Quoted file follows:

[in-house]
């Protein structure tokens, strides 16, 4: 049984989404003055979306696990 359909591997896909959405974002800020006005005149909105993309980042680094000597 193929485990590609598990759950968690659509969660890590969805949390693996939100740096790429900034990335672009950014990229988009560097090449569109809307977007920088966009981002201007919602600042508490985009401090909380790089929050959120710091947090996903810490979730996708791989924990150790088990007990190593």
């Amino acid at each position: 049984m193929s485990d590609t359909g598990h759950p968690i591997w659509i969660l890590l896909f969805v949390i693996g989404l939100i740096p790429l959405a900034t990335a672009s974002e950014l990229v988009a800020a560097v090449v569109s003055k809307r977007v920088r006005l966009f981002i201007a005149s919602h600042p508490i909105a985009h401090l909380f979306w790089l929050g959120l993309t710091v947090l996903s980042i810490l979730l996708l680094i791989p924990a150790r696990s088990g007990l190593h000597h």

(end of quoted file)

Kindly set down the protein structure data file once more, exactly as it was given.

[in-house]
């Protein structure tokens, strides 16, 4: 049984989404003055979306696990 359909591997896909959405974002800020006005005149909105993309980042680094000597 193929485990590609598990759950968690659509969660890590969805949390693996939100740096790429900034990335672009950014990229988009560097090449569109809307977007920088966009981002201007919602600042508490985009401090909380790089929050959120710091947090996903810490979730996708791989924990150790088990007990190593």
């Amino acid at each position: 049984m193929s485990d590609t359909g598990h759950p968690i591997w659509i969660l890590l896909f969805v949390i693996g989404l939100i740096p790429l959405a900034t990335a672009s974002e950014l990229v988009a800020a560097v090449v569109s003055k809307r977007v920088r006005l966009f981002i201007a005149s919602h600042p508490i909105a985009h401090l909380f979306w790089l929050g959120l993309t710091v947090l996903s980042i810490l979730l996708l680094i791989p924990a150790r696990s088990g007990l190593h000597h």